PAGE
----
For the field of complex care to show its value in improving outcomes and to evaluate programs’ delivery and impact, there is a need to identify and standardize measures that are used for evaluation and quality improvement. One of the recommendations of the Blueprint for Complex Care was to develop standard quality measures for complex care programs beyond cost and utilization.
In response to this recommendation from the Blueprint, the National Center commissioned the Institute of Healthcare Improvement (IHI) to conduct a landscape analysis, interviews with subject matter experts, and a scan of existing quality measurement efforts pertaining to the field of complex care. The resulting report, Measuring complexity: Moving toward standard quality measures for the field of complex care, was written by Heidi Bossley, Faculty at IHI, and Keziah Imbeah, Research Assistant at IHI. The report:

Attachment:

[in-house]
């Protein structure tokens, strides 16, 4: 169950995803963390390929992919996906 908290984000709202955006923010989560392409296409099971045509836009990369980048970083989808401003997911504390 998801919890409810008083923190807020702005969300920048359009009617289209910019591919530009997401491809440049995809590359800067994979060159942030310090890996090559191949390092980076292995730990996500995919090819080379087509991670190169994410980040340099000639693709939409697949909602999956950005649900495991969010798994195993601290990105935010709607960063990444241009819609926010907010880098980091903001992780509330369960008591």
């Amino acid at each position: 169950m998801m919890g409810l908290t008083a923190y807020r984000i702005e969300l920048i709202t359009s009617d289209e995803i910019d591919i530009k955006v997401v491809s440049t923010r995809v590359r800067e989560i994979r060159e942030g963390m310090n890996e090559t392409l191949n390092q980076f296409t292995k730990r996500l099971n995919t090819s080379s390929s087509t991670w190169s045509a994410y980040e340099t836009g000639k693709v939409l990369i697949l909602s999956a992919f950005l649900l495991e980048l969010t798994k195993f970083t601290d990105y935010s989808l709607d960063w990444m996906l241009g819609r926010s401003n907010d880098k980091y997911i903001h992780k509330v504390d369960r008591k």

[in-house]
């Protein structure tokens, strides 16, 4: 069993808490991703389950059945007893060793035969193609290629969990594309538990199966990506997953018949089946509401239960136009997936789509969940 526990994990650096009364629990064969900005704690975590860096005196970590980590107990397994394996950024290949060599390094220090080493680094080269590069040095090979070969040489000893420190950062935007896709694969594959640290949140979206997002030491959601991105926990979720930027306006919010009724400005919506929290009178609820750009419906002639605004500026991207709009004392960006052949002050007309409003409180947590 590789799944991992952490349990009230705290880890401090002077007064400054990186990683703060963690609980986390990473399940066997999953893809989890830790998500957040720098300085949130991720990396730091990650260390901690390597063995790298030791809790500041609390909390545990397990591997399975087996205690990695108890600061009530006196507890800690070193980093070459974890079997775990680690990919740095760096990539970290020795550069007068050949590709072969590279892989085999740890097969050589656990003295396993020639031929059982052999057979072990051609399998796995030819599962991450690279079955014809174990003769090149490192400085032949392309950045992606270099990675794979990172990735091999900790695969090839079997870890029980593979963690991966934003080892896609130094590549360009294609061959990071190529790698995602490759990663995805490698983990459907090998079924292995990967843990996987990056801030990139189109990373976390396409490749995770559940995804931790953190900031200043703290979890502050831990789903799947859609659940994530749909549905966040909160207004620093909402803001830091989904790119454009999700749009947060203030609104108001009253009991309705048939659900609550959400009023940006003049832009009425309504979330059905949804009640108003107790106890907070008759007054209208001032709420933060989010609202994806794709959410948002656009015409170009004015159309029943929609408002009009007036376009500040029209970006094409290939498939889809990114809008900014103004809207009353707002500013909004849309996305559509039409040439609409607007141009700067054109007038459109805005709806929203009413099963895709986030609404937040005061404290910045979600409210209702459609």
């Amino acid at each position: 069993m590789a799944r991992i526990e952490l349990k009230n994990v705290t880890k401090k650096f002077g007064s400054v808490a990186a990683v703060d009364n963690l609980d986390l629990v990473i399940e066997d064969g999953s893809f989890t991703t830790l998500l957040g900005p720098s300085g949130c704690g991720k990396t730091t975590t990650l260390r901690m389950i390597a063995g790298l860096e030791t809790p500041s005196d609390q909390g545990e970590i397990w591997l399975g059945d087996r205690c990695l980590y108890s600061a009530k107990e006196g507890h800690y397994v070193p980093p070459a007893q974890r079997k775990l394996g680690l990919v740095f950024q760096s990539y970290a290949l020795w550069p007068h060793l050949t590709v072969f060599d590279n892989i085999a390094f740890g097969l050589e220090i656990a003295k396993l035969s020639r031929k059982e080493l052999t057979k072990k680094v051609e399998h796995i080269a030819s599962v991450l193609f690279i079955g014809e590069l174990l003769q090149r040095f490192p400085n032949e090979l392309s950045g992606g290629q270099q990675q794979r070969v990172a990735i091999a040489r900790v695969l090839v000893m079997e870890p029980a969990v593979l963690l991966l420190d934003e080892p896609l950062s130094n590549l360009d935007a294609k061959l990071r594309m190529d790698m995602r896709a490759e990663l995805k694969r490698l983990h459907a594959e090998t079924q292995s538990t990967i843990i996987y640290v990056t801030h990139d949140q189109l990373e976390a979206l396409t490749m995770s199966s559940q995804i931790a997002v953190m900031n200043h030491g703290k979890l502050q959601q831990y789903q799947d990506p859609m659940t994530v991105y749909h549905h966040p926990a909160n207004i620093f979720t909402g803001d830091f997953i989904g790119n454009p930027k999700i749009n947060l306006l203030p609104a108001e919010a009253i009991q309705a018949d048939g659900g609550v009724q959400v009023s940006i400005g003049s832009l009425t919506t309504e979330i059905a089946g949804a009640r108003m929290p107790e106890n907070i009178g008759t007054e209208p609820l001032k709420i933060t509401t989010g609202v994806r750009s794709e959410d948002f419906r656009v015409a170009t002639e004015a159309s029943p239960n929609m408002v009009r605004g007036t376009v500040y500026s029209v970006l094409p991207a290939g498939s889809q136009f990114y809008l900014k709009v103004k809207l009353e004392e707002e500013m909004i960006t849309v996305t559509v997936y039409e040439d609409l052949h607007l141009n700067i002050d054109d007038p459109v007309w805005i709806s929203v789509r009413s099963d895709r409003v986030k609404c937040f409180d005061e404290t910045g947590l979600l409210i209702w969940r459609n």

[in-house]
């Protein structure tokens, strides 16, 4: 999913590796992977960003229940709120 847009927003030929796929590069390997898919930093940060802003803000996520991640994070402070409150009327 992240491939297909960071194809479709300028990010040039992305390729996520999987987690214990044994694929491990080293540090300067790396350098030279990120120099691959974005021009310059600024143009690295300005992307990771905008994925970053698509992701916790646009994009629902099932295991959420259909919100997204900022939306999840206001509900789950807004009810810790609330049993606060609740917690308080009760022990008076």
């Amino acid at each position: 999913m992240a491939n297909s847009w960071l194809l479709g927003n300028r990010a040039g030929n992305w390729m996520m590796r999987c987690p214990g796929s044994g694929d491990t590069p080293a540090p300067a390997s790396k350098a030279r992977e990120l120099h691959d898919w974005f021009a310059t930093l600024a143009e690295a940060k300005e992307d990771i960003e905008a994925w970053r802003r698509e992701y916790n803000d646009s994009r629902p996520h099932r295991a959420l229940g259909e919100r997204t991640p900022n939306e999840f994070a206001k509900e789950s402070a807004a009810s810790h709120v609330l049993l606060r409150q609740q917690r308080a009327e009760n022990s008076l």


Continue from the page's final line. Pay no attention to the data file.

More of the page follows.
- Documents the current state of quality measurement in complex care;
- Identifies key challenges associated with complex care; and
- Details current complex care research and measurement development efforts.
It also contains eight recommendations for next steps the field can take to develop a standard set of quality measures, including a proposed set of measurement domains and subdomains to structure future measure sets.
The National Center also developed an accompanying brief to provide an overview of the Measuring complexity report. The brief, Standardizing quality measurement in complex care, summarizes each of the four areas of findings in the report — defining the population, data availability and potential sources, measurement domains, and measures and measure concepts — as well as the report’s eight recommendations.
The authors of the Measuring complexity report, Heidi Bossley and Keziah Imbeah, also wrote a post for our blog on the importance of the report as a roadmap for developing a complex care measurement strategy. Read the blog post here.